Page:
A recently developed methodology for predicting the long-term occurrence of localized corrosion has been applied to systems containing chlorides and various inorganic inhibitors. The key element of this methodology is the computation of the repassivation potential using a mechanistic model that considers competitive processes at the metal ? salt film ? solution interface in the limit of repassivation. A database of repassivation potentials has been established for type 316L stainless steel in contact with a large number of solutions that combine chlorides with hydroxides, molybdates, vanadates, nitrates, and sulfates at selected temperatures. The database has been used to establish the parameters of the model and verify its accuracy. The model quantitatively predicts the transition between concentrations at which localized corrosion is possible and those at which inhibition is expected. The model is capable of predicting the repassivation potential and, hence, the occurrence of localized corrosion over wide ranges of experimental conditions using parameters that can be generated from a limited number of experimental data.


Quantitative modeling of localized corrosion is extremely challenging because of the large number of factors that influence the nucleation, growth and repassivation of pits or crevices. Among the key factors, properties of chemical species in an aqueous environment, concentrations of components, alloy composition, and temperature are of particular importance. In the last three decades, considerable progress was made in understanding the mechanisms of localized corrosion of various metallic materials. At the same time, various modeling methodologies have been developed by considering atomic or molecular processes, microstructural features, and transport processes in macroscopic cavities.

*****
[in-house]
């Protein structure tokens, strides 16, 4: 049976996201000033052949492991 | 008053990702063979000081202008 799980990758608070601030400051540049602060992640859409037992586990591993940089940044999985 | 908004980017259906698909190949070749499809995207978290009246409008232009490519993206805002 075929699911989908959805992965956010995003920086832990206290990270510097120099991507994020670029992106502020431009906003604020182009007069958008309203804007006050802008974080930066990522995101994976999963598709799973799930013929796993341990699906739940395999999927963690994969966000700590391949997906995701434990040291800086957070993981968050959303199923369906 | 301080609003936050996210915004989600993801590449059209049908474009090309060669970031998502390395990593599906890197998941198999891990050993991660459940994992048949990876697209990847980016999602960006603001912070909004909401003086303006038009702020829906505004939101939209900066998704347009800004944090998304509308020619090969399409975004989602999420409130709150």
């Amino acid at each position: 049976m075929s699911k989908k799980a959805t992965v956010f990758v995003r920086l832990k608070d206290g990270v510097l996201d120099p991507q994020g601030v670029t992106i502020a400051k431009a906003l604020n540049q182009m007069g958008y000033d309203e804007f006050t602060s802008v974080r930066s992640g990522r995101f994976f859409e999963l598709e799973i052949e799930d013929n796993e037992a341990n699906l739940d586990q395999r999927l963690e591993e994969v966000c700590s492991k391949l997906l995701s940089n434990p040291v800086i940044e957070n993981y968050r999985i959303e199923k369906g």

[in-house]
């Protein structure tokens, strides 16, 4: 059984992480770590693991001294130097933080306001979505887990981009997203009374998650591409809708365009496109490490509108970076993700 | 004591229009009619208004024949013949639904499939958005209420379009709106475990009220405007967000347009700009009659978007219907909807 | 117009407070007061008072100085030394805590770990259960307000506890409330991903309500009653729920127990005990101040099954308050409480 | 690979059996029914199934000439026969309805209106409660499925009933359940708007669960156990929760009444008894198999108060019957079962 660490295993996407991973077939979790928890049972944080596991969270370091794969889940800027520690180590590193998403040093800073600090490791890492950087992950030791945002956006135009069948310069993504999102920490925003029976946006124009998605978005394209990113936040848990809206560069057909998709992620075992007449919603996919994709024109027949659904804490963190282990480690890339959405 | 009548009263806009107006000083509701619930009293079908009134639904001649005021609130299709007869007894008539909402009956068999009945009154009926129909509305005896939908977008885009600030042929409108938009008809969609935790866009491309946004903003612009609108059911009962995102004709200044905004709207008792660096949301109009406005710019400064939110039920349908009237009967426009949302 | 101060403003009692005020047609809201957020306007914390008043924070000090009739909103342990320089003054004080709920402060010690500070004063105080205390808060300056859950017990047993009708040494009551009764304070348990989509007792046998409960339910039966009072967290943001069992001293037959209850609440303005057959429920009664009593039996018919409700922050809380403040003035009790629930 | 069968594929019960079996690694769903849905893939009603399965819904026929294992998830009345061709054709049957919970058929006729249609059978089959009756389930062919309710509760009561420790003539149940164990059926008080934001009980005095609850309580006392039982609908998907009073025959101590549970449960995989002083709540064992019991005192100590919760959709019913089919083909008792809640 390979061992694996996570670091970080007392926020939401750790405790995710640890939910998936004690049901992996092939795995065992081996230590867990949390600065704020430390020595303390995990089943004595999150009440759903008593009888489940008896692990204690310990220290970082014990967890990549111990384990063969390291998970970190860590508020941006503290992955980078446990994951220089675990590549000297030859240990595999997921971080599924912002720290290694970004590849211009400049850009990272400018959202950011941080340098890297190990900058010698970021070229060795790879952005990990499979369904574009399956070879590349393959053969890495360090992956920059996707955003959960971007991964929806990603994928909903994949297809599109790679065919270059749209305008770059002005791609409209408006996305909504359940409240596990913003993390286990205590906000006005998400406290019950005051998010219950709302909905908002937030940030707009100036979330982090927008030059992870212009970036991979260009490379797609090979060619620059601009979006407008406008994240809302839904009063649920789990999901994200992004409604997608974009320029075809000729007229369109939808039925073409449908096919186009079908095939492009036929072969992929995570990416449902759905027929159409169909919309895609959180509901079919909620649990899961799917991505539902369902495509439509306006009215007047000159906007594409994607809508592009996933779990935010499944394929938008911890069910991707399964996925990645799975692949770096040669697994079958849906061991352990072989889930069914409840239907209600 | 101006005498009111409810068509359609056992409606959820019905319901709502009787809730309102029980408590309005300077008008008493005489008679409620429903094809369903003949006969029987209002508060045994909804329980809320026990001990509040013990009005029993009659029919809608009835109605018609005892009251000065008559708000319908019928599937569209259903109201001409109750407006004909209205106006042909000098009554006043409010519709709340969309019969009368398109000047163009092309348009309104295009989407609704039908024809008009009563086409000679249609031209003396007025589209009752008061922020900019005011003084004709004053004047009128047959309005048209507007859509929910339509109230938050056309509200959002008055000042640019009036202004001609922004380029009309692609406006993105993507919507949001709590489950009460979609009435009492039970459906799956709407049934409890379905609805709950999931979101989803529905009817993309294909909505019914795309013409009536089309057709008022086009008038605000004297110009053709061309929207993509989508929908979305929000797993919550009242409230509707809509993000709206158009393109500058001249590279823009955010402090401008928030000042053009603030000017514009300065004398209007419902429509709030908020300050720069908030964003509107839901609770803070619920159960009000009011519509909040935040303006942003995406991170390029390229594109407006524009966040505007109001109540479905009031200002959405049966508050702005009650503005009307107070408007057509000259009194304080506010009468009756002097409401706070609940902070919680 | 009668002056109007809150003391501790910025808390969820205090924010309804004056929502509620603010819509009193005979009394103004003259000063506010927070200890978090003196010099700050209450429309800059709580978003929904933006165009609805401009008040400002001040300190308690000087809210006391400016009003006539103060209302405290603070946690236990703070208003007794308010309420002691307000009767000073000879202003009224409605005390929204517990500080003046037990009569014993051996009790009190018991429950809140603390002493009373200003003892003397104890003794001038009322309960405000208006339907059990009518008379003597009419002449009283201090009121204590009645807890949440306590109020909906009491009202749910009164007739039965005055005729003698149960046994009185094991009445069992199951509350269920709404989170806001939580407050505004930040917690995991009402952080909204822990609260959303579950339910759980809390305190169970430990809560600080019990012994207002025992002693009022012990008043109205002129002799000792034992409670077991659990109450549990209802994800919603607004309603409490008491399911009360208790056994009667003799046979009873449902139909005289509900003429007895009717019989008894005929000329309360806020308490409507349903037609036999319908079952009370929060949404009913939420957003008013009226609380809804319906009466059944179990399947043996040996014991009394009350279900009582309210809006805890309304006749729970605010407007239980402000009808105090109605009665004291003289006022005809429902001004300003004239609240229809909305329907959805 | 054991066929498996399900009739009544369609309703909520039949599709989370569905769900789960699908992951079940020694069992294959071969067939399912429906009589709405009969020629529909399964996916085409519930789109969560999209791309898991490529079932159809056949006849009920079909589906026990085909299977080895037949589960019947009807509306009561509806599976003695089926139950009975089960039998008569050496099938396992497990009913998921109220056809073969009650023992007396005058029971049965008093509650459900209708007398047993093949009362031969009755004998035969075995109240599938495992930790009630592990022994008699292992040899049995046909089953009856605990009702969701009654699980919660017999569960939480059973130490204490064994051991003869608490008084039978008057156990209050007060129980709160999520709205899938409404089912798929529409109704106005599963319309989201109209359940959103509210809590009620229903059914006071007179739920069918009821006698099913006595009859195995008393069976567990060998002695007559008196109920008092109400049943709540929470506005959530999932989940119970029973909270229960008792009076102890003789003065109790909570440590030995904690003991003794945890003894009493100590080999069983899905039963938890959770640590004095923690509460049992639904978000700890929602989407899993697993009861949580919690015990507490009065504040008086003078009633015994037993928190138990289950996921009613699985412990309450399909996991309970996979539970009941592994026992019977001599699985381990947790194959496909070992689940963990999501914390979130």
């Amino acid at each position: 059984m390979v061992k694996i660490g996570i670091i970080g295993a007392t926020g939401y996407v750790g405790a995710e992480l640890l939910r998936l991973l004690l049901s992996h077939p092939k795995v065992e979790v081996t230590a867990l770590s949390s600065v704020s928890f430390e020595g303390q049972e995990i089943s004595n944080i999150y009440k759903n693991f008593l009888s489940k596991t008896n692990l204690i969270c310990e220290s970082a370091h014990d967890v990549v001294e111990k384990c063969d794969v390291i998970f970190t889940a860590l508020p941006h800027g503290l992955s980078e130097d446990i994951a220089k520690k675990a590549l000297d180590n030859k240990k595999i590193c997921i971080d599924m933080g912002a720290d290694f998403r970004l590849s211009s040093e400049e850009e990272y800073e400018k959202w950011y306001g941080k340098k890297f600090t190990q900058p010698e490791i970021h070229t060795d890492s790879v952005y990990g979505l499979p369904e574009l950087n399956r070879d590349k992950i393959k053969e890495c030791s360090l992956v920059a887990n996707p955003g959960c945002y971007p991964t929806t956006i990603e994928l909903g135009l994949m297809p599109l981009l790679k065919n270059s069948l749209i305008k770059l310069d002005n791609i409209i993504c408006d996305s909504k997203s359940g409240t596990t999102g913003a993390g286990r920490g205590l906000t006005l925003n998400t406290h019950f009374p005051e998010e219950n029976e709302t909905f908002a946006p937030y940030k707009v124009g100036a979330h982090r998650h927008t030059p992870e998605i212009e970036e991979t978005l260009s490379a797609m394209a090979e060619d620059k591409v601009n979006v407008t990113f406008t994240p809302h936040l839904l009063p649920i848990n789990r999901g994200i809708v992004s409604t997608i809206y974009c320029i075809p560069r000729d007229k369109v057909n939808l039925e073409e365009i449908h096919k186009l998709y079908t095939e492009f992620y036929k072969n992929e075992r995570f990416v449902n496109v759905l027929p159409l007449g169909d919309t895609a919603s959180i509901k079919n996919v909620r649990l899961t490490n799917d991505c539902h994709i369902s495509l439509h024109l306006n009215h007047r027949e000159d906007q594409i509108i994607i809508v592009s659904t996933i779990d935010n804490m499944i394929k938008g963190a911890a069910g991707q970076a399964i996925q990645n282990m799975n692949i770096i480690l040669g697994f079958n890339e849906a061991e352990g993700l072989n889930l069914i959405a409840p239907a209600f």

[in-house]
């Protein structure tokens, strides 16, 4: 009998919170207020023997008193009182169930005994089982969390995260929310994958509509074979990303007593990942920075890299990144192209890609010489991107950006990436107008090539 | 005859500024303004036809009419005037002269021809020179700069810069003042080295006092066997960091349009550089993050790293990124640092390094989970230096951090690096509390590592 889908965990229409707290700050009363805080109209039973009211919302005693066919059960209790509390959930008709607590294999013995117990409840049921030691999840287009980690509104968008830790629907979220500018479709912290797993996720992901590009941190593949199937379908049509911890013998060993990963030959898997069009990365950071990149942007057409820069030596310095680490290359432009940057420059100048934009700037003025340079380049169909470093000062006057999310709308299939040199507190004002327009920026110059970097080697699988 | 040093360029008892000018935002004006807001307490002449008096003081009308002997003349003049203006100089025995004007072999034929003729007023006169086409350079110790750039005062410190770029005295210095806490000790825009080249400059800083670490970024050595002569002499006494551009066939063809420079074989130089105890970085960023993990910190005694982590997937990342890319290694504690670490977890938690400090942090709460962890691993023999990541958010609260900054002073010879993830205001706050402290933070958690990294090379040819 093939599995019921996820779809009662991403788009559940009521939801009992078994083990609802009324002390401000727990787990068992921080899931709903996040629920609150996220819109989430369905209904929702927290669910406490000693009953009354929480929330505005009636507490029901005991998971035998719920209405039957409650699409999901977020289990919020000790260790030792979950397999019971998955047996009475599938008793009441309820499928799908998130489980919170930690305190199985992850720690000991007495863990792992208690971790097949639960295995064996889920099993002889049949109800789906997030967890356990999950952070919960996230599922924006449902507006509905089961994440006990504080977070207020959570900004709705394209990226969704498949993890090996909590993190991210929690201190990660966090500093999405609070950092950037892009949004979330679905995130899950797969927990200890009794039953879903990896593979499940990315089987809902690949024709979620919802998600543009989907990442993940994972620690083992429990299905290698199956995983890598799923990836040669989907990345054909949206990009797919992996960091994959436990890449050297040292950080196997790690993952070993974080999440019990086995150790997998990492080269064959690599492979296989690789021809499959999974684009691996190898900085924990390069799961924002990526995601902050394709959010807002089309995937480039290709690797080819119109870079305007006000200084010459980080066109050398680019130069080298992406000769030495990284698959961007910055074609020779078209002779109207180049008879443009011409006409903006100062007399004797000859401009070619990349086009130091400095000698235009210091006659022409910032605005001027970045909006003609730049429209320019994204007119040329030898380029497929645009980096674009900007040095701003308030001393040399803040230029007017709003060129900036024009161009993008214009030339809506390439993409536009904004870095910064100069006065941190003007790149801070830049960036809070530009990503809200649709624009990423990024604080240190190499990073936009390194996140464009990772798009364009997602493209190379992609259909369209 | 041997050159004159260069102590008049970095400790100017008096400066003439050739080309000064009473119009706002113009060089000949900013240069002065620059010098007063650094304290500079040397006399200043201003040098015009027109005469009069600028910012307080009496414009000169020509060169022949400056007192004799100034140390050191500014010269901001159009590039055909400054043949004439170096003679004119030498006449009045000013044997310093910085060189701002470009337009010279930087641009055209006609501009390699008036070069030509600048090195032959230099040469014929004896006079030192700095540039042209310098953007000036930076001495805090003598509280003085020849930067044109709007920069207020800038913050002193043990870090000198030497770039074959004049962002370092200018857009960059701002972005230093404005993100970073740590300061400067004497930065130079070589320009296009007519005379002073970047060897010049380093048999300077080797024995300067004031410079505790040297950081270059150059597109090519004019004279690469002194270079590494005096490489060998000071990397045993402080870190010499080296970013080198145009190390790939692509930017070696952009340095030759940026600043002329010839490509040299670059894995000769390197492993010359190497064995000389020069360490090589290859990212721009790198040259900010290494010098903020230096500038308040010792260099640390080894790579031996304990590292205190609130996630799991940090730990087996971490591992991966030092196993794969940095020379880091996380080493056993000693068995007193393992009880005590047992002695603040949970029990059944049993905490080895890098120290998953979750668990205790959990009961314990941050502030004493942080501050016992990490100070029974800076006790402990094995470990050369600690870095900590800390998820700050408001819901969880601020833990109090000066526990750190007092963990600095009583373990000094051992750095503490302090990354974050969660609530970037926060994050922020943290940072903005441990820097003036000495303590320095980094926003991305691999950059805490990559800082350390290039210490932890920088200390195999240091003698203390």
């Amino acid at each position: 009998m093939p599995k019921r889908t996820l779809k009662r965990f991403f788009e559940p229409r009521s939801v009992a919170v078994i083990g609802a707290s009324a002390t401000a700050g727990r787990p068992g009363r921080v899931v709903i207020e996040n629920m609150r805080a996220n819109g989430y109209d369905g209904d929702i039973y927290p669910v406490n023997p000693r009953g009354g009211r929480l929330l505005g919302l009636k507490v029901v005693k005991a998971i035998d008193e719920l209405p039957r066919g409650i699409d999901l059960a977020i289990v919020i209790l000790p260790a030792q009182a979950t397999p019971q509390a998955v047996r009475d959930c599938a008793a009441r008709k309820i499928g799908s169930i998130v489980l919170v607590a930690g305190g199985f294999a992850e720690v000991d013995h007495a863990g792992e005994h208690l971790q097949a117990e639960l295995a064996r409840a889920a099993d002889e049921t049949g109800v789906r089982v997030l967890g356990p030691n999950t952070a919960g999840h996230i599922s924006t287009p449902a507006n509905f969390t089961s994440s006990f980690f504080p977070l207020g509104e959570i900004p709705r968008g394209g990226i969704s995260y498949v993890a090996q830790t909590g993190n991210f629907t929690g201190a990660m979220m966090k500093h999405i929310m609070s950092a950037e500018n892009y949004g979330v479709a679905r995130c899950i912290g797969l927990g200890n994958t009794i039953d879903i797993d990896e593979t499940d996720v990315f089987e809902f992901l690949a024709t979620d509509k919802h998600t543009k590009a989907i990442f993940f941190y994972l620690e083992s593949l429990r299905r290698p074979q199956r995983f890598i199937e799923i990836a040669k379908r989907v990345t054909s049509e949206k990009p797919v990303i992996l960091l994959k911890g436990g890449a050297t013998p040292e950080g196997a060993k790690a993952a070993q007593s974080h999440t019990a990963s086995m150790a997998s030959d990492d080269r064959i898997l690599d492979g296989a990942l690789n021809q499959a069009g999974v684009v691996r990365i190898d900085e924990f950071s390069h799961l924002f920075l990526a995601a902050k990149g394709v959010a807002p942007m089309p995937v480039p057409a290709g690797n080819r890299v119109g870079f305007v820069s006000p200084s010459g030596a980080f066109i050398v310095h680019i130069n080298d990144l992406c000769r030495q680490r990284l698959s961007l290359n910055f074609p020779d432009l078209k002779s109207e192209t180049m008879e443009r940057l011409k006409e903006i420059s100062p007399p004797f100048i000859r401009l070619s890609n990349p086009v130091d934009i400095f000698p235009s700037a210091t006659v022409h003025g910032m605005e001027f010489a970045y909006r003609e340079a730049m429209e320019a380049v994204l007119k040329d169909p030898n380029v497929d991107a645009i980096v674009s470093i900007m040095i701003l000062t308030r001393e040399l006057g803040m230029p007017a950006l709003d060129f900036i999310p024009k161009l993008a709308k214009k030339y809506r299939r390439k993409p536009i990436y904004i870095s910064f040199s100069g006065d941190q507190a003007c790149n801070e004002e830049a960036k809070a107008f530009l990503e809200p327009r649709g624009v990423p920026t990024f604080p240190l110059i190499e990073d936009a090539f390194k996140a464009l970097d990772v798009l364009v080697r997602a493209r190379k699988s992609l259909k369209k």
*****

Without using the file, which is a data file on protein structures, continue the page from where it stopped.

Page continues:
In our previous papers, a comprehensive computational model has been proposed to predict the tendency of metals to undergo localized corrosion as a function of environmental conditions. An important feature of this model is its capability of relating the key parameters that determine localized corrosion to the chemistry of aqueous environments, including complex media encountered in chemical processes. To predict the occurrence of localized corrosion, this approach relies on calculating two characteristic parameters as functions of solution chemistry, i.e., (1) the corrosion potential and (2) the repassivation potential, also called the protection potential. The repassivation potential (Erp, or Ercrev, depending on whether one measures the potential of an open or crevice specimen) is a measure of the tendency of an alloy to undergo localized corrosion in a given environment. In this paper, the two repassivation potentials are referred to by the common notation of Erp, because the two potentials coincide at high pit depths. The underlying justification for the use of Erp is the fact that, for engineering applications, only the fate of stable pits or crevice corrosion is important. Pits that nucleate, but do not grow beyond an embryonic stage (metastable pits) do not adversely affect the performance of engineering structures. It has been shown in previous papers that Erp is the potential below which stable pitting or crevice corrosion does not occur. Also, Erp is relatively insensitive to prior pit depth greater than a certain value and surface finish. The predicted repassivation potential is then compared to the corrosion potential (Ecorr) in the same environment to determine the alloy?s susceptibility to localized corrosion. The separation of localized corrosion modeling into two steps is valid as long as the initiation of stable localized corrosion is being consider

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